FYI Full Metal Plate Mail by Leonaru is a well-presented retroclone of OD&D. If you’re interested in retroclones of this era of D&D its definitely worth a look.

Portable Wargame: streamlining remote play

I’m a fan of Bob Cordery’s The Portable Wargame. It provides a way to play conclusive and dramatic battles without getting bogged down in byzantine rules. The game suits sparring tabletop generals and the solo hobbyist. However in my efforts to play it remotely (eg on VASSAL), there is one particular aspect that I’ve been mulling over.

When a unit is hit, the defending unit rolls to see whether they must either:

  • take the damage
  • choose between taking the damage or retreating

nb Higher quality troops are more likely to have the choice of holding or retreating.

I like this rule as it gives the non-active player an opportunity to make tactical decisions during the active player’s turn. However for games that are played remotely, this is a potential snagging point if the players are not present at the same time. In such asynchronous situations, the active player may have to wait on the non-active player communicating their wishes before the active player’s turn can be completed. This isn’t arduous but it does slow the flow of each turn that involves combat. Which in a wargame, can be numerous.

So here are some thoughts on possible guidelines (which could be adopted if both sides are in agreement) to help determine what a defending unit will do, when given a choice:

  • A defending unit will hold a strategic position if there’s a chance that reinforcements will arrive before all is lost.
  • A defending unit will retreat from a strategic position, if holding it would mean that the unit is lost.
  • If not in a strategic position, a defending unit will retreat towards a stronger position, or towards friendly lines (whichever is closer).
  • If there is any doubt as to which direction a retreating unit should move, it should be directly away from the attacking unit and not closer towards any other enemy unit.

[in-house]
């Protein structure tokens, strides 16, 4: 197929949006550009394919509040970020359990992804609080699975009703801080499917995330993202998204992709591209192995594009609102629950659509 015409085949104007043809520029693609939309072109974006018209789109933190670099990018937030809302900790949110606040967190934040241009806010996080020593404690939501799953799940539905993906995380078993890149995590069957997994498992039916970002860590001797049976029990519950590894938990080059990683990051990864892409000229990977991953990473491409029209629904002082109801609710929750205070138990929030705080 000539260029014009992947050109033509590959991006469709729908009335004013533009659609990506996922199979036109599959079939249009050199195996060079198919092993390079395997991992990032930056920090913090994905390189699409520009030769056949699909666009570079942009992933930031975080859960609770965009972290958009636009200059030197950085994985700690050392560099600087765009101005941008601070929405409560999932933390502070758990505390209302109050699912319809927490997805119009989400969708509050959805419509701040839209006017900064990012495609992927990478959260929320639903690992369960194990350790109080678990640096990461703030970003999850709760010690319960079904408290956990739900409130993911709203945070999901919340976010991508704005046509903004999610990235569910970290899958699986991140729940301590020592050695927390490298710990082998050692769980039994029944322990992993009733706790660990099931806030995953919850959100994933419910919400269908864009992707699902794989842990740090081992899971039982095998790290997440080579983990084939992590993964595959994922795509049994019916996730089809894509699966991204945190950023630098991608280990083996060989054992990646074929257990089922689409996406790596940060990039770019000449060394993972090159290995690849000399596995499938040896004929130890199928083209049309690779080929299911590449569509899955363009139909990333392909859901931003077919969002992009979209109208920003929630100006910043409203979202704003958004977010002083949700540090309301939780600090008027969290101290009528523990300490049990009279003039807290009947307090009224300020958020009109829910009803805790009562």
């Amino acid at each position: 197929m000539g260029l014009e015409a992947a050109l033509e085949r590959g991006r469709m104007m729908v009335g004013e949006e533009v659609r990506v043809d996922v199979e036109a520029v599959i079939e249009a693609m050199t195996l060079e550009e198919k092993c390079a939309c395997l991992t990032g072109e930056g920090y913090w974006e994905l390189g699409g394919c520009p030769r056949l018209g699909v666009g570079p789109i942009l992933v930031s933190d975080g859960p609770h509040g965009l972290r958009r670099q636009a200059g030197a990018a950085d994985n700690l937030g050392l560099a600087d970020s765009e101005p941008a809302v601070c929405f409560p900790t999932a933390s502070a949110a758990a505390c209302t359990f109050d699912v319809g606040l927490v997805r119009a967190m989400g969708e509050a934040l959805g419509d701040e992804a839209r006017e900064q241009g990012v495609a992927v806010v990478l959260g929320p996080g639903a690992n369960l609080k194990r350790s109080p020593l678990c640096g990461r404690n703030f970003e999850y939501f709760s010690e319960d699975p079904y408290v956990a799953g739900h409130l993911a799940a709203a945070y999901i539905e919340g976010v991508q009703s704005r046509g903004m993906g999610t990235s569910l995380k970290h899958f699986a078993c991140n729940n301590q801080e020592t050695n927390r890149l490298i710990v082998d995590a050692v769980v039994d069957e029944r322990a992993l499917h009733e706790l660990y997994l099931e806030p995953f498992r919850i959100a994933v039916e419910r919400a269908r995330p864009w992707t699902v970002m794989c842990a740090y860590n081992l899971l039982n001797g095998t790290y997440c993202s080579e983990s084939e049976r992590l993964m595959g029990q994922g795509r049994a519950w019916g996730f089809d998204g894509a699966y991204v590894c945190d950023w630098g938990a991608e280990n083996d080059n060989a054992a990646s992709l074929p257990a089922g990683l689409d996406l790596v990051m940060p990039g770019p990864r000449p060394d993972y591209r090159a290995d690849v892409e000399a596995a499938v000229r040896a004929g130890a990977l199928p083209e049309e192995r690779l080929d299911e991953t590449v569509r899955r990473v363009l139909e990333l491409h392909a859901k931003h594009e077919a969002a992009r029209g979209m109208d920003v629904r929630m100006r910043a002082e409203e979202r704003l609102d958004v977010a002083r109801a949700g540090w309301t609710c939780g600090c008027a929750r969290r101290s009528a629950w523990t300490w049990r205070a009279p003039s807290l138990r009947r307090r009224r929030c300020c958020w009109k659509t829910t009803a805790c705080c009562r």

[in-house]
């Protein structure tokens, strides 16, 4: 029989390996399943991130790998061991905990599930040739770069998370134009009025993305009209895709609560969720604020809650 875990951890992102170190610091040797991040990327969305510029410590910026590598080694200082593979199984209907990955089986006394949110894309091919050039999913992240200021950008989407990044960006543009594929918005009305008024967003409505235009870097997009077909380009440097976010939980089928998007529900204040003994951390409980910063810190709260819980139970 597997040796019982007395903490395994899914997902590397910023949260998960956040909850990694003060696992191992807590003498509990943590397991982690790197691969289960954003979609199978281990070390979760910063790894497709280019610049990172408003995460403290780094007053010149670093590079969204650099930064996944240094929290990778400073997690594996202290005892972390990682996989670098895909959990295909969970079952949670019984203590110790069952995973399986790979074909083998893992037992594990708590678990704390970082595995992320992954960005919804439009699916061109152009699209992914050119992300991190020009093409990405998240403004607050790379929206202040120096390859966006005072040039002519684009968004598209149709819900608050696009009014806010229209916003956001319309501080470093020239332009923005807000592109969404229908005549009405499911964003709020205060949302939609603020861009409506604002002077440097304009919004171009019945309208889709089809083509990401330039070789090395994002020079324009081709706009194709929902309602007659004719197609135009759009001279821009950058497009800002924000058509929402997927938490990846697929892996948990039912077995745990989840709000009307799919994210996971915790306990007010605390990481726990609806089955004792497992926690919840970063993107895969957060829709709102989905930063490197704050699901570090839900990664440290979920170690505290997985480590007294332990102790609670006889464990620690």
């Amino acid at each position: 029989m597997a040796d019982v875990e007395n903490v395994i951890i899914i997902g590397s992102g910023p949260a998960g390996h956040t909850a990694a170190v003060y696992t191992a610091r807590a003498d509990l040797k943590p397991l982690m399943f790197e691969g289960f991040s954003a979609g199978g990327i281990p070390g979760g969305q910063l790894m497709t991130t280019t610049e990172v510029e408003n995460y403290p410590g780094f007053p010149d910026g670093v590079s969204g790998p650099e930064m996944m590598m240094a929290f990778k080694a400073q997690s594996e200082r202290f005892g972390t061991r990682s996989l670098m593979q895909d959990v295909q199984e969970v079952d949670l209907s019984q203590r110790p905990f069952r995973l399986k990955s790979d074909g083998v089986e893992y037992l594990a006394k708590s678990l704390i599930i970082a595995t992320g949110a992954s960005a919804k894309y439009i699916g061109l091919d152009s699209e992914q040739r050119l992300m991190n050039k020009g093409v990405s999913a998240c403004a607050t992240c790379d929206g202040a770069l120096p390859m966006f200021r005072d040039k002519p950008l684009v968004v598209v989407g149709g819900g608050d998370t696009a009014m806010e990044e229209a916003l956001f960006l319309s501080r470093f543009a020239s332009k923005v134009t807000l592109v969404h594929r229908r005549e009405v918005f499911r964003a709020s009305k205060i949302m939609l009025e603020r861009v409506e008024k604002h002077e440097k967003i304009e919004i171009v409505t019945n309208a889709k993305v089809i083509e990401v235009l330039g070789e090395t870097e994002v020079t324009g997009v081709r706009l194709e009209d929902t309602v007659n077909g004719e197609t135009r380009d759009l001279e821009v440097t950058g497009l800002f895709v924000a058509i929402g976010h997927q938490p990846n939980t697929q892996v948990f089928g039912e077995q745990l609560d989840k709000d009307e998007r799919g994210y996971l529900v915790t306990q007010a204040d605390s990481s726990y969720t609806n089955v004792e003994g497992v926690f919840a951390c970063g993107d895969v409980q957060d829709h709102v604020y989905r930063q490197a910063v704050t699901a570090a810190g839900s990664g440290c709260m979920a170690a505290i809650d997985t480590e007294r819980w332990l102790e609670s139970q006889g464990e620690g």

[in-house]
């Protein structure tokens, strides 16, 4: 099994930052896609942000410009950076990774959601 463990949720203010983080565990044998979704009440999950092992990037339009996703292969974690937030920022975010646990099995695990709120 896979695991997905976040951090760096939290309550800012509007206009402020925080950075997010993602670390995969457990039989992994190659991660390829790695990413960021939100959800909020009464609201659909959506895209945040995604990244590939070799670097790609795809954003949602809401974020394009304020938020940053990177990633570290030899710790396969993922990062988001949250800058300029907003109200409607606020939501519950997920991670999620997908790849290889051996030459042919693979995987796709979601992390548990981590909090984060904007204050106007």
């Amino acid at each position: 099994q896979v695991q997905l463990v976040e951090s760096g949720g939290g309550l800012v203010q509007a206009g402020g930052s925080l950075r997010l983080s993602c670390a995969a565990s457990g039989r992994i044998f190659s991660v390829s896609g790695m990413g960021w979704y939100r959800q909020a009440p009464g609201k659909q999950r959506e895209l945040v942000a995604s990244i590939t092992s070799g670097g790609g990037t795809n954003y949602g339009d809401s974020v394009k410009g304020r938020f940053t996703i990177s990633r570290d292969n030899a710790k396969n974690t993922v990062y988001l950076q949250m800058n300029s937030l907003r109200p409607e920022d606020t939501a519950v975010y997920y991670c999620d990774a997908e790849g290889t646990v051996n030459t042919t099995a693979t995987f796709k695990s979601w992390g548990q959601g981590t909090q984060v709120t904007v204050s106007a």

You would of course have to agree before the battle, which locations were strategic positions. But hopefully this should be quite apparent whilst surveying the battlefield. Towns, bridges, hills, fieldworks and fortifications would be likely candidates. Woods overlooking open ground could be advantageous positions too depending on the map.

Hopefully these guidelines will be of use to anyone wanting to streamline their remote play, or indeed the solo gamer who sees merit in reducing the bias that they may have whilst playing “the enemy”.

Epées & Sorcellerie: Thieves and their correction

The Alea iactanda est blog has done a fantastic job of translating some of the new content from the 2nd edition of Epées & Sorcellerie from French into English. However I did notice a few inconsistencies in the text of the Thieves article (you can read it here) which led me to do a little digging. Part of the translation reads:

“In addition, when he is prowling about on his own, a Thief adds his attack bonus to the normal surprise chance (1-in-6). For example, a Level 4 Thief would have 2 chances out of 6 to surprise his opponents. Carrying a light source cancels this bonus.”

Attentive E&S players will no doubt recall that the surprise roll in the English 1st edition differs from the aforementioned one:

“If in doubt about the surprise, consider the probability of surprise in an unexpected meeting to be 2 chances in 6.”

So something’s amiss here. Not having the French 1st edition to hand, I consulted the relevant sections in the French 2nd edition:

“De plus, lorsqu’il rôde seul, un Voleur ajoute son bonus d’attaque à la chance normale de surprendre les monstres (1 sur 6). Par exemple, un Voleur de niveau 4 aurait 2 chances sur 6 de surprendre ses adversaires. Porter une source de lumière annule ce bonus.”

“En cas de doute sur la surprise, considérez que les probabilités d’être surpris lors d’une rencontre inattendue sont de 2 chances sur 6.”

One doesn’t need to be a cunning linguist to figure out that the inconsistency in the surprise roll is in the original French text. It is not through any fault of the translator.

But there is more dear reader!

The keen eyes amongst you will have noticed that the example given, is also flawed. A Thief doesn’t gain an Attack Bonus until level 5 according to the table in the French 2nd edition (see below).

Strictly speaking the conclusion of the example is correct – if the chance of surprise used is 2 in 6 as mentioned in the Surprise quote. A level 4 Thief has no Attack Bonus, so their chance of surprise is still 2 in 6. However the 1st sentence in the example says that the normal chance of surprise is 1 in 6, so this makes the whole example unhelpful.